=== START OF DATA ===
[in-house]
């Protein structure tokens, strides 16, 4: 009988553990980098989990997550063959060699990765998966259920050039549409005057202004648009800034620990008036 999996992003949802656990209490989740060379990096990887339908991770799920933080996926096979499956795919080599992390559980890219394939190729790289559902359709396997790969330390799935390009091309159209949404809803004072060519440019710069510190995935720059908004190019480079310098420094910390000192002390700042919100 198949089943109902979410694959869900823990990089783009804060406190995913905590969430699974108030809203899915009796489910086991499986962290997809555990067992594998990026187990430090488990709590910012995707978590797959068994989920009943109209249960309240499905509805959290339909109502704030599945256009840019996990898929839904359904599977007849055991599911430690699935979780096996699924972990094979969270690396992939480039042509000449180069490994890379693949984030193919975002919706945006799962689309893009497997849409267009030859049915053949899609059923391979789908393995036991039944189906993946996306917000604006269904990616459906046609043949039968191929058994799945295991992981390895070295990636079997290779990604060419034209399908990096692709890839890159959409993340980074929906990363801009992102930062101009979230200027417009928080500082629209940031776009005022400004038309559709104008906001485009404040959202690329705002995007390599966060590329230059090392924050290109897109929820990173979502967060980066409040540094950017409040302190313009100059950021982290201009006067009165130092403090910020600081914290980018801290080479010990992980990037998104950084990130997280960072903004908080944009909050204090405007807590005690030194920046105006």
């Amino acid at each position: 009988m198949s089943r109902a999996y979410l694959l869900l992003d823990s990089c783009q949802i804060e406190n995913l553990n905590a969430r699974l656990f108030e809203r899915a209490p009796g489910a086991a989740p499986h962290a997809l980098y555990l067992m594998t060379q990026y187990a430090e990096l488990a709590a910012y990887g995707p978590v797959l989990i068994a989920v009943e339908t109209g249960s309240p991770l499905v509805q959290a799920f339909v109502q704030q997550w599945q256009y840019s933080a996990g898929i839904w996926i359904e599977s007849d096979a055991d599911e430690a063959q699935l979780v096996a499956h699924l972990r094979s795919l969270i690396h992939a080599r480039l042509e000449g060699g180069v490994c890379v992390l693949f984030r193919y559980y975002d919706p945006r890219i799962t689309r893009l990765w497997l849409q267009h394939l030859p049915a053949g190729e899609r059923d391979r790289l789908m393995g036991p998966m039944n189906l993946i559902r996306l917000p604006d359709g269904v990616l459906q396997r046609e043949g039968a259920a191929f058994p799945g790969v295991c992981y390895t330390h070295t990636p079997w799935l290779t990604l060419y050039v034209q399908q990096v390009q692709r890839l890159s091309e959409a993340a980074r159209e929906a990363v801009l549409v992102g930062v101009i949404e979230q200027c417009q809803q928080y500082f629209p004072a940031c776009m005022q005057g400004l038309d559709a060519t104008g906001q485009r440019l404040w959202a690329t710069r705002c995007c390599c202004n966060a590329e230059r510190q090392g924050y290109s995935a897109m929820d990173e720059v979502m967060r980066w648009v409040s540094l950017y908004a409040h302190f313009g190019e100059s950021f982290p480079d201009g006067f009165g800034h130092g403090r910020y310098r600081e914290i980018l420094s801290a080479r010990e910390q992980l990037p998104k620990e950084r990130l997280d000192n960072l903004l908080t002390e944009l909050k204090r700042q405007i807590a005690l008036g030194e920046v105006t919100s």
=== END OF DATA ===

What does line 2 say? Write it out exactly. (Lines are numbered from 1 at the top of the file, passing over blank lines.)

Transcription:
């Protein structure tokens, strides 16, 4: 009988553990980098989990997550063959060699990765998966259920050039549409005057202004648009800034620990008036 999996992003949802656990209490989740060379990096990887339908991770799920933080996926096979499956795919080599992390559980890219394939190729790289559902359709396997790969330390799935390009091309159209949404809803004072060519440019710069510190995935720059908004190019480079310098420094910390000192002390700042919100 198949089943109902979410694959869900823990990089783009804060406190995913905590969430699974108030809203899915009796489910086991499986962290997809555990067992594998990026187990430090488990709590910012995707978590797959068994989920009943109209249960309240499905509805959290339909109502704030599945256009840019996990898929839904359904599977007849055991599911430690699935979780096996699924972990094979969270690396992939480039042509000449180069490994890379693949984030193919975002919706945006799962689309893009497997849409267009030859049915053949899609059923391979789908393995036991039944189906993946996306917000604006269904990616459906046609043949039968191929058994799945295991992981390895070295990636079997290779990604060419034209399908990096692709890839890159959409993340980074929906990363801009992102930062101009979230200027417009928080500082629209940031776009005022400004038309559709104008906001485009404040959202690329705002995007390599966060590329230059090392924050290109897109929820990173979502967060980066409040540094950017409040302190313009100059950021982290201009006067009165130092403090910020600081914290980018801290080479010990992980990037998104950084990130997280960072903004908080944009909050204090405007807590005690030194920046105006």